He wrote a summary about his experience of being a multi-time founder in this post where he talks about the value of things like a hand-picked team, hand-picked cap table, experience that drives efficient execution, and starting with a clean slate. The second lap around the track (and third, and fourth) is really different from the first lap.
Based on what Bolster does (helping companies scale CEOs, Executive Teams, and Boards), and his current role as Founder and CEO, Matt spends a lot of time meeting with top CEOs from companies of all different shapes, sizes, and sectors.
Lately, he’s noticed a distinct set of behaviors and desires among CEOs who have founded multiple companies that is different from those same things in first-time founders.
Not every multi-time founder has every single one of these traits, but they do have a majority of them and form a common pattern. He’s noticed this with both non-profit founders and leaders as well as for-profit ones.
- They have an Easier Time Recruiting team members and investors.
This may sound obvious, but there is inherent risk to joining an early stage company and having a CEO that can recruit the right talent and investors to buy into the vision is mission critical for a successful startup.
- They also tend to have Much Cleaner Cap Tables.
This is because they lived the horrors of a messy cap table when they exited their last company without thinking about that topic ahead of time!
- They have a Big Vision.
Once you’ve had an exit, whether successful or not (or somewhere in between), you don’t want to focus on something niche. You want to go all-in on a big problem.
- They are interested in creating Portfolio Effect.
A number of repeat founders want to start multiple businesses at the same time, are actually doing it, or are creating some kind of studio model that creates multiple businesses. Once you have a big team, a track record with investors, and a field of deep expertise, it’s interesting to think about creating multiple related paths (and hedges) to success.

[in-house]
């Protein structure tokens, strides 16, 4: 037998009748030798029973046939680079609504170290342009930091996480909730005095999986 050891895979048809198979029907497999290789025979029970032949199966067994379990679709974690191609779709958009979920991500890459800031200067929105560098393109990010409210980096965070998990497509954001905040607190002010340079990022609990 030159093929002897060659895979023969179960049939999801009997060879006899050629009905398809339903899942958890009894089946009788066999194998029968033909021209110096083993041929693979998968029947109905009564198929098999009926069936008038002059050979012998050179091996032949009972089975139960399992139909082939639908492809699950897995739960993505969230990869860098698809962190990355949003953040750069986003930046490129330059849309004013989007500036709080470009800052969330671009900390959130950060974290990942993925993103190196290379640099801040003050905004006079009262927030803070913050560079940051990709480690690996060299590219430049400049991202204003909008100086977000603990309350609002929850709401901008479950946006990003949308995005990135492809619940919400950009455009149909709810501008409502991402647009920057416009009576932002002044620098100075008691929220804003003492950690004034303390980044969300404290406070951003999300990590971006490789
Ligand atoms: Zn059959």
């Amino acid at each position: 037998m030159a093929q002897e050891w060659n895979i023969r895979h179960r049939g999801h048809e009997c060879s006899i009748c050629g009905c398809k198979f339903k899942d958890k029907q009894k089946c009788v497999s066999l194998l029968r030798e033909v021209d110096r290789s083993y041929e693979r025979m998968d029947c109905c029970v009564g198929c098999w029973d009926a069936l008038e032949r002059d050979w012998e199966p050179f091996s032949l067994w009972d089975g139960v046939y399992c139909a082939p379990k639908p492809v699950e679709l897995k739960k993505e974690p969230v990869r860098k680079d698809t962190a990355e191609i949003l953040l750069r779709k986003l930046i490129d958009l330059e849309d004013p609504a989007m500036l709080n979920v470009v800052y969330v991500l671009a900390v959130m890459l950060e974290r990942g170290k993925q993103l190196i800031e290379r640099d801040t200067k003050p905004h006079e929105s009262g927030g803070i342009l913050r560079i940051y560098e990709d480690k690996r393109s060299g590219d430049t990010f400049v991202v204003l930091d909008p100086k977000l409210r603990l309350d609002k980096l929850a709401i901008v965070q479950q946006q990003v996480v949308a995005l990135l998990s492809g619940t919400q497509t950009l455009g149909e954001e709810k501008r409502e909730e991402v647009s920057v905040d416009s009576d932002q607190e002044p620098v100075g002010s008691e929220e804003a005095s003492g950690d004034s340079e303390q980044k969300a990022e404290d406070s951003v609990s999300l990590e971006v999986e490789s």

- They are driving to be Efficient in Execution and Find Leverage wherever they can.
"One multi-time founder I talked to a few weeks ago was bragging to me about how few people he has in his finance team," Matt says. "At Bolster, our objective is to build a big business on a small team, looking for opportunities to use our own network of fractional and project-based team members wherever possible."
- They are Impatient for Progress.
While being mindful that good software takes time to build no matter how many engineers you hire, repeat founders tend to have fleshed out their vision a couple layers deep and are always eager to be 6 months ahead of where they are in terms of execution, which leads me to the next point, that…
- They are equally Impatient for Success (or Failure).
More than just wanting to be 6 months ahead of where they are in seeing their vision come to life, they want to get to “an answer” as soon as possible. No one likes wasting time, but when you’re on your second or third company, you value your time differently. As a friend of Matt’s says in a sales context, “The best answer you can get from a prospect is ‘yes’ – the second best answer you can get is a fast ‘no’.” The same logic applies to success in your nth startup. Succeed or Fail – you want to find out fast.
- They are Calm and Comfortable in Their Own Skin.
At this stage in the game, repeat founders are more relaxed. They know their strengths and weaknesses and have no problem bringing in people to shore those things up. They know that if things don’t work out with this one, there’s more to life.
- They are stronger at Self Management.
They are more efficient. They exercise more. They sleep more. They spend more time with family and friends. They work fewer hours.
Anyone else ever notice these characteristics, or others, in repeat founders?
These traits alone don't guarantee success, but the experience repeat founders carry with them is valuable. They can be steadier, more aware of existing challenges and how to overcome them, or more driven to accomplish their continued purpose. First time founders have their own unique fire—but if you’re working with someone who brings experience (or if you’re taking another “lap around the track”), watch for these encouraging signs.
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